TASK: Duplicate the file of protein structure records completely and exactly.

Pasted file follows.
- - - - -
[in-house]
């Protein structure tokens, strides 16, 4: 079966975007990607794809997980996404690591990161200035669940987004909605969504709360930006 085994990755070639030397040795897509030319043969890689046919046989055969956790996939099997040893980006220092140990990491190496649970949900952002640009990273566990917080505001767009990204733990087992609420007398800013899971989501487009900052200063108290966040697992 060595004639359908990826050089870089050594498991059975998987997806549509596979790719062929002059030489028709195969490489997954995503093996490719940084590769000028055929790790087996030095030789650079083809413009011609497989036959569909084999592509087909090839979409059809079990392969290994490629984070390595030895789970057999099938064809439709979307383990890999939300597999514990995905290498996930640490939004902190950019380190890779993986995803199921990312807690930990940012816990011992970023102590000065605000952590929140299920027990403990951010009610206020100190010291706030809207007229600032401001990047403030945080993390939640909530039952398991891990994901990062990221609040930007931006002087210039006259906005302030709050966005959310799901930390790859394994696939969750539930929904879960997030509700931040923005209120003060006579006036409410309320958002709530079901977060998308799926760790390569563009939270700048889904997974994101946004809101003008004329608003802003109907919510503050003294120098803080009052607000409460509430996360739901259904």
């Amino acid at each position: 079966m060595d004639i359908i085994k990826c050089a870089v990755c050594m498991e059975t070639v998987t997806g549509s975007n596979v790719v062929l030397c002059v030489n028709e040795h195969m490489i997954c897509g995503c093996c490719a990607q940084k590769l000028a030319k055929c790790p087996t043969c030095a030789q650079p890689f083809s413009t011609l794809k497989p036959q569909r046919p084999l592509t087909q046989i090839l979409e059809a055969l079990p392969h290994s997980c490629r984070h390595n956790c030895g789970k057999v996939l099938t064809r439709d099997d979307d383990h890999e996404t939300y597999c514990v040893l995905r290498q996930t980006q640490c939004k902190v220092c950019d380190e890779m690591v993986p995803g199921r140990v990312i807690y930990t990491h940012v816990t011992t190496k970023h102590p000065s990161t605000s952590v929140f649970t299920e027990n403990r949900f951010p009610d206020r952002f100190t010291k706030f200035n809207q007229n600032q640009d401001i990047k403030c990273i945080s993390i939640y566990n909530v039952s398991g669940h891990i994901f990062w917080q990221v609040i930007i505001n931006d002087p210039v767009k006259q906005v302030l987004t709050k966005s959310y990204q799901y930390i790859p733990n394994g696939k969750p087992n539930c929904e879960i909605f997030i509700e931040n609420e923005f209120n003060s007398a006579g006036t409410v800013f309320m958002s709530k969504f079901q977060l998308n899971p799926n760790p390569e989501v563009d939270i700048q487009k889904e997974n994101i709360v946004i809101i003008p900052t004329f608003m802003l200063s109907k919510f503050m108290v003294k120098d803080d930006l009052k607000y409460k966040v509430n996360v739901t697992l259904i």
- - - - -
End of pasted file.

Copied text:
[in-house]
């Protein structure tokens, strides 16, 4: 079966975007990607794809997980996404690591990161200035669940987004909605969504709360930006 085994990755070639030397040795897509030319043969890689046919046989055969956790996939099997040893980006220092140990990491190496649970949900952002640009990273566990917080505001767009990204733990087992609420007398800013899971989501487009900052200063108290966040697992 060595004639359908990826050089870089050594498991059975998987997806549509596979790719062929002059030489028709195969490489997954995503093996490719940084590769000028055929790790087996030095030789650079083809413009011609497989036959569909084999592509087909090839979409059809079990392969290994490629984070390595030895789970057999099938064809439709979307383990890999939300597999514990995905290498996930640490939004902190950019380190890779993986995803199921990312807690930990940012816990011992970023102590000065605000952590929140299920027990403990951010009610206020100190010291706030809207007229600032401001990047403030945080993390939640909530039952398991891990994901990062990221609040930007931006002087210039006259906005302030709050966005959310799901930390790859394994696939969750539930929904879960997030509700931040923005209120003060006579006036409410309320958002709530079901977060998308799926760790390569563009939270700048889904997974994101946004809101003008004329608003802003109907919510503050003294120098803080009052607000409460509430996360739901259904």
């Amino acid at each position: 079966m060595d004639i359908i085994k990826c050089a870089v990755c050594m498991e059975t070639v998987t997806g549509s975007n596979v790719v062929l030397c002059v030489n028709e040795h195969m490489i997954c897509g995503c093996c490719a990607q940084k590769l000028a030319k055929c790790p087996t043969c030095a030789q650079p890689f083809s413009t011609l794809k497989p036959q569909r046919p084999l592509t087909q046989i090839l979409e059809a055969l079990p392969h290994s997980c490629r984070h390595n956790c030895g789970k057999v996939l099938t064809r439709d099997d979307d383990h890999e996404t939300y597999c514990v040893l995905r290498q996930t980006q640490c939004k902190v220092c950019d380190e890779m690591v993986p995803g199921r140990v990312i807690y930990t990491h940012v816990t011992t190496k970023h102590p000065s990161t605000s952590v929140f649970t299920e027990n403990r949900f951010p009610d206020r952002f100190t010291k706030f200035n809207q007229n600032q640009d401001i990047k403030c990273i945080s993390i939640y566990n909530v039952s398991g669940h891990i994901f990062w917080q990221v609040i930007i505001n931006d002087p210039v767009k006259q906005v302030l987004t709050k966005s959310y990204q799901y930390i790859p733990n394994g696939k969750p087992n539930c929904e879960i909605f997030i509700e931040n609420e923005f209120n003060s007398a006579g006036t409410v800013f309320m958002s709530k969504f079901q977060l998308n899971p799926n760790p390569e989501v563009d939270i700048q487009k889904e997974n994101i709360v946004i809101i003008p900052t004329f608003m802003l200063s109907k919510f503050m108290v003294k120098d803080d930006l009052k607000y409460k966040v509430n996360v739901t697992l259904i």